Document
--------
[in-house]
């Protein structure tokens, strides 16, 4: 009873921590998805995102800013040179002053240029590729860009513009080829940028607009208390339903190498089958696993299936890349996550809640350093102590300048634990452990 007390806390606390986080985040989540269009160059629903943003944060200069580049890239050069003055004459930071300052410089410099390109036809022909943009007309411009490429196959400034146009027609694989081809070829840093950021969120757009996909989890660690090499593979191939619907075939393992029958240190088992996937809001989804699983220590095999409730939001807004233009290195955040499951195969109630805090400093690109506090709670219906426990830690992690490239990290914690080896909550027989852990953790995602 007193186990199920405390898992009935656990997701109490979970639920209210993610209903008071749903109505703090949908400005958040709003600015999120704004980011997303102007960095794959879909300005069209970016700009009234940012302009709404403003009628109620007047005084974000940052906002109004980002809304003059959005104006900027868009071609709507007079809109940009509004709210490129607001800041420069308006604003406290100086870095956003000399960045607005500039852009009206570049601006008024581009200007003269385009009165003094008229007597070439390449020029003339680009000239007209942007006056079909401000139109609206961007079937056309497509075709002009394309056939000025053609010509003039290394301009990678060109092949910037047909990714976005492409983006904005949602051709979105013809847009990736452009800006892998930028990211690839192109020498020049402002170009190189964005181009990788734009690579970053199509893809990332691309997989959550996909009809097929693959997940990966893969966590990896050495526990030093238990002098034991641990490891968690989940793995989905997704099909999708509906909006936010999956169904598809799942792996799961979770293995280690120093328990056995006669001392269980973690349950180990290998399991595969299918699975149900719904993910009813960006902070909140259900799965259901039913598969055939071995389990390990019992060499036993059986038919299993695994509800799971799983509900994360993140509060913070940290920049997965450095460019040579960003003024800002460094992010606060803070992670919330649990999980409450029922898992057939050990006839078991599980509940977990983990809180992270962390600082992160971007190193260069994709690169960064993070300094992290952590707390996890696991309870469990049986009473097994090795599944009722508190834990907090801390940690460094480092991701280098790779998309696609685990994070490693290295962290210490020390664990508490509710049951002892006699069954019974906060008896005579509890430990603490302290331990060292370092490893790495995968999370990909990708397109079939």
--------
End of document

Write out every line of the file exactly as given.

[in-house]
């Protein structure tokens, strides 16, 4: 009873921590998805995102800013040179002053240029590729860009513009080829940028607009208390339903190498089958696993299936890349996550809640350093102590300048634990452990 007390806390606390986080985040989540269009160059629903943003944060200069580049890239050069003055004459930071300052410089410099390109036809022909943009007309411009490429196959400034146009027609694989081809070829840093950021969120757009996909989890660690090499593979191939619907075939393992029958240190088992996937809001989804699983220590095999409730939001807004233009290195955040499951195969109630805090400093690109506090709670219906426990830690992690490239990290914690080896909550027989852990953790995602 007193186990199920405390898992009935656990997701109490979970639920209210993610209903008071749903109505703090949908400005958040709003600015999120704004980011997303102007960095794959879909300005069209970016700009009234940012302009709404403003009628109620007047005084974000940052906002109004980002809304003059959005104006900027868009071609709507007079809109940009509004709210490129607001800041420069308006604003406290100086870095956003000399960045607005500039852009009206570049601006008024581009200007003269385009009165003094008229007597070439390449020029003339680009000239007209942007006056079909401000139109609206961007079937056309497509075709002009394309056939000025053609010509003039290394301009990678060109092949910037047909990714976005492409983006904005949602051709979105013809847009990736452009800006892998930028990211690839192109020498020049402002170009190189964005181009990788734009690579970053199509893809990332691309997989959550996909009809097929693959997940990966893969966590990896050495526990030093238990002098034991641990490891968690989940793995989905997704099909999708509906909006936010999956169904598809799942792996799961979770293995280690120093328990056995006669001392269980973690349950180990290998399991595969299918699975149900719904993910009813960006902070909140259900799965259901039913598969055939071995389990390990019992060499036993059986038919299993695994509800799971799983509900994360993140509060913070940290920049997965450095460019040579960003003024800002460094992010606060803070992670919330649990999980409450029922898992057939050990006839078991599980509940977990983990809180992270962390600082992160971007190193260069994709690169960064993070300094992290952590707390996890696991309870469990049986009473097994090795599944009722508190834990907090801390940690460094480092991701280098790779998309696609685990994070490693290295962290210490020390664990508490509710049951002892006699069954019974906060008896005579509890430990603490302290331990060292370092490893790495995968999370990909990708397109079939």